When I was 18, I bought my 2013 Mazda 2. My sweet, sweet Mazda 2. But as it neared the end of its first gas tank, I had a bit of a panic: I had no idea what side the gas tank was on. I readjusted my side mirrors to figure it out as I slowly entered the nearest gas station, then parked, wiping sweat from my brow, crisis averted.
Until that point, I’d never actually put gas into a car on my own, as strange as it sounds. My dad adamantly refused that I pump gas when I was driving my 1989 Grand Prix Turbo; he’d always take it and refill it when it was empty, I think because it was his way of making sure I wasn’t driving anywhere I wasn’t supposed to be. Every other time I’d driven, someone in the passenger seat told me which side the gas tank was on.
It wasn’t until I was 20 that someone finally told me. I was driving a friend’s car, it needed gas, and I asked her which side of the car the gas tank was on.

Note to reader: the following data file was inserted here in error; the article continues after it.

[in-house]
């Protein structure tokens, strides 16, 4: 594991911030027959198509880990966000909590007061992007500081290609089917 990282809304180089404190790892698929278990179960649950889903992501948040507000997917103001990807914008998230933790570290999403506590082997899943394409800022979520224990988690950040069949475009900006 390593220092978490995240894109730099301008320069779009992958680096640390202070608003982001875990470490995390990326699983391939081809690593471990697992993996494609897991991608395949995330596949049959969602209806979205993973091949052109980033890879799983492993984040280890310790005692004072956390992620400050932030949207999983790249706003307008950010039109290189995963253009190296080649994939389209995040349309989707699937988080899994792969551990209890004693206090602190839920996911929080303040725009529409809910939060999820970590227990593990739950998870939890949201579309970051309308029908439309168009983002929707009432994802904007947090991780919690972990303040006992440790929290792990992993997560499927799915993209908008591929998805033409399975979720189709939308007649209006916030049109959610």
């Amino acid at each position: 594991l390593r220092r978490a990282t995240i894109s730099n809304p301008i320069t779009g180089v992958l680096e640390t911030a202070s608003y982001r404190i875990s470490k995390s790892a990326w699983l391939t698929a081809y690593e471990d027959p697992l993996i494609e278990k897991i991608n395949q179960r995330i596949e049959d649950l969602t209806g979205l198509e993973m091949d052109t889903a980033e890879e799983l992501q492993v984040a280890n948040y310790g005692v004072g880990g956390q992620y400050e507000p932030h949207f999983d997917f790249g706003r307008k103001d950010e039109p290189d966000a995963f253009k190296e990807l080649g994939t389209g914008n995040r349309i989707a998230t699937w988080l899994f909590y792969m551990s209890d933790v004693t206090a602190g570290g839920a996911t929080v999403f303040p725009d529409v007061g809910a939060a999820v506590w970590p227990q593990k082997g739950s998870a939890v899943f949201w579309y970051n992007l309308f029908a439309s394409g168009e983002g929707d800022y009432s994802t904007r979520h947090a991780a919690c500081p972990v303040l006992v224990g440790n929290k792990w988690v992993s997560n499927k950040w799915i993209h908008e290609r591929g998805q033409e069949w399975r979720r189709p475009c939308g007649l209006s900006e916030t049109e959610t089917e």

She was much older and gave me the world’s most withering look. “Bro, look at the little gas pump symbol on the gauge. That arrow points to the side of the car the tank is on.”
It was life changing. Suddenly, everything made sense. All those times my mom drove a rental car and seemed to just inherently know the tank side was clarified: she just knew that car designers had, y’know, thought about the fact that people may not know which side they’ve opted to put the tank on.
The day I learned, I felt exceptionally dumb. But I want to know the little car facts you were surprised to learn too late.